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Vol 5 No. 41 - June 29, 2005

Almost everyone is from somewhere else

By Louise Bolger

Did you ever notice that practically no one living in Florida is a native Floridian?

Well maybe there are a few homegrown folks, but the majority of people you meet are from somewhere else. I’m always surprised to meet someone who grew up and went to school here, almost like finding a Mayflower descendent in the Bronx.

Because of this, I decided to do a very brief and very unscientific analysis of where people who are moving to the Island are from. I took residential transactions during the month of March and analyzed 48 sales in the three Island cities with some very interesting results.

It appears that most of the people moving to the Island already live in Florida. Fifteen of the 48 transactions were either residents of one of the other Island cities, Bradenton or somewhere else in the state. Lakeland was formerly home to three of our new residents, but they also came from Zolfo Springs, Tampa, Parrish, Tarpon Springs, St. Petersburg, Longboat Key and Sarasota. I guess you know a good thing when you see it, so what’s the point of leaving the state?

The Midwest imported 10 new residents to the Island; this was no surprise based on all the Illinois and Michigan license plates visible during season. Illinois was the winner with four, followed closely by Michigan with three, Ohio with two and Indiana with one.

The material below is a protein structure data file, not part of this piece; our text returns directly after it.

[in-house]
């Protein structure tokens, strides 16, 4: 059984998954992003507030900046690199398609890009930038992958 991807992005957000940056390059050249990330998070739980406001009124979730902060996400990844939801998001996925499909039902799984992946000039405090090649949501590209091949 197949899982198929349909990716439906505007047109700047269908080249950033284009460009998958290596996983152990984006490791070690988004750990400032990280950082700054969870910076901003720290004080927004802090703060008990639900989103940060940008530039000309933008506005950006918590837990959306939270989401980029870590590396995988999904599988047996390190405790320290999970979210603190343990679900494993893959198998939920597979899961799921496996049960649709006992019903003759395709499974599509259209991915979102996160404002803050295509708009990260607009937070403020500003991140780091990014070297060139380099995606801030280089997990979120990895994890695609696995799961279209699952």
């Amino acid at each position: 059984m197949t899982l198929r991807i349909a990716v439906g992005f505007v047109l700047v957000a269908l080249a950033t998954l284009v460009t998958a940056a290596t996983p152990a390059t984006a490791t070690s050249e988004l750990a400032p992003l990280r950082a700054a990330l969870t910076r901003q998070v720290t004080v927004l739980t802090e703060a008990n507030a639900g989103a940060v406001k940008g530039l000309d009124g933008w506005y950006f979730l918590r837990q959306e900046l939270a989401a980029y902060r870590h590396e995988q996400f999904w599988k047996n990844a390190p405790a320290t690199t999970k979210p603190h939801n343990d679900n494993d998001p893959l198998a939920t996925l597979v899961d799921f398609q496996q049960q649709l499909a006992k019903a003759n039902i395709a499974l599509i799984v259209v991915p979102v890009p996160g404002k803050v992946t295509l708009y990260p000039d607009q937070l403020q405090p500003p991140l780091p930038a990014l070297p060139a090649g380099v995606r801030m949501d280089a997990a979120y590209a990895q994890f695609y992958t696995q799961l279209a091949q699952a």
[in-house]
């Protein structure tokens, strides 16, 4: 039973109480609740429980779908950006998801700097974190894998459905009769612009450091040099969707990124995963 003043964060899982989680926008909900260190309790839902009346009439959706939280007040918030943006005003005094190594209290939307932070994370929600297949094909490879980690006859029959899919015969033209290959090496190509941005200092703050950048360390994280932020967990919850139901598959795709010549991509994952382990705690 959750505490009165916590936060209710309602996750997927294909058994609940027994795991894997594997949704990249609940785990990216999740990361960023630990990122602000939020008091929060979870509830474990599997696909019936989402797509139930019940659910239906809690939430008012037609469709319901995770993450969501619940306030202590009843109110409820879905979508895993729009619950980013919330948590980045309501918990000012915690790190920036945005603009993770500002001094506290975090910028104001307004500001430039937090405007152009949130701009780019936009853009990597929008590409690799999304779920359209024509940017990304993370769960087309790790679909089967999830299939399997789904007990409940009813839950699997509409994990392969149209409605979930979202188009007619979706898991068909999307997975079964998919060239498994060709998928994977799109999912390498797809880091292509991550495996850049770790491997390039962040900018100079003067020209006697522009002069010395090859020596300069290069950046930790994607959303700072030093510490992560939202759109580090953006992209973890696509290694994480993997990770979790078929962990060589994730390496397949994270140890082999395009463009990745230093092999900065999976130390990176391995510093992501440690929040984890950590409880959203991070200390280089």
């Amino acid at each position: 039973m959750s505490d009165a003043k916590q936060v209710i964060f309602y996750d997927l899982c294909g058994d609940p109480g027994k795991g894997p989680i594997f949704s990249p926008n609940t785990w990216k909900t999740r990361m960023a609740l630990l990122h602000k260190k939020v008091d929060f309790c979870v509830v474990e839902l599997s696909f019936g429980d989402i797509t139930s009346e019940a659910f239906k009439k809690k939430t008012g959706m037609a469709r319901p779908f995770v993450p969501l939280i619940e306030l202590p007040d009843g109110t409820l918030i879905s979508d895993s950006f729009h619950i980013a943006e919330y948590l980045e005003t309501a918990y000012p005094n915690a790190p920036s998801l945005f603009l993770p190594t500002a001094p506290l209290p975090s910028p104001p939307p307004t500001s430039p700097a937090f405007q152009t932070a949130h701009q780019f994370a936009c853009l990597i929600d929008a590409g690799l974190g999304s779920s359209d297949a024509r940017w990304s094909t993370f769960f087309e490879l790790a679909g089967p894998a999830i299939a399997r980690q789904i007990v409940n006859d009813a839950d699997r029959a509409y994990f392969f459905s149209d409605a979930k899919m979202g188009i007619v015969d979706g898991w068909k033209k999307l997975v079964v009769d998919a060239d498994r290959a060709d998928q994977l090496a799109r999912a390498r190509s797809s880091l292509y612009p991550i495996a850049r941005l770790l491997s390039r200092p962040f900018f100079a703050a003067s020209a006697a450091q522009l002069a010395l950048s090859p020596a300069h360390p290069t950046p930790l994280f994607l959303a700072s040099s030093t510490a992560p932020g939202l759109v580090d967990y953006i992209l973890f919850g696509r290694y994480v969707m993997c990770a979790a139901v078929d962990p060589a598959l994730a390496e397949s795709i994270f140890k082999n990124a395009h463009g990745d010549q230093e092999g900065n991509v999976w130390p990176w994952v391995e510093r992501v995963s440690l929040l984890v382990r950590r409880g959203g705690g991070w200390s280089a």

Usually transplants from the Northeast are not as numerous as the Midwest, but during this time frame, they were neck and neck. Nine families followed I-95 to our Island paradise — three from New Jersey, two from New York, two from Pennsylvania, one from New Hampshire, and one from Connecticut.

One of the more interesting numbers came out of the state of Washington which sent four families to the Island. Could this be the beginning of Washington challenging the Midwestern states for control of Florida? Our neighbor Georgia accounted for three moves and Minnesota for two. (Is there anyone left in Minnesota?) The balance of intra-state moves was made up of one each for Arizona, Tennessee and Arkansas.

As anyone who shops in Publix knows, the Island attracts many people from out of the country. One of our new residents is from the United Kingdom and one from the Virgin Islands. Based on what I read weekly in the Manatee County tax records, the United Kingdom imports more residents than any other foreign country. However, I was surprised to see that Canada was not represented in my sample group.

I guess what this all boils down to is that those of us already living in Florida like it enough to stay. The Northeast is starting to give up on the east coast of Florida and appreciate the West. We’ll keep seeing the Illinois and Michigan plates for a long time to come. And England is still trying to take over the United States. To sum it up, practically everyone in Florida is from somewhere else – and they keep coming.

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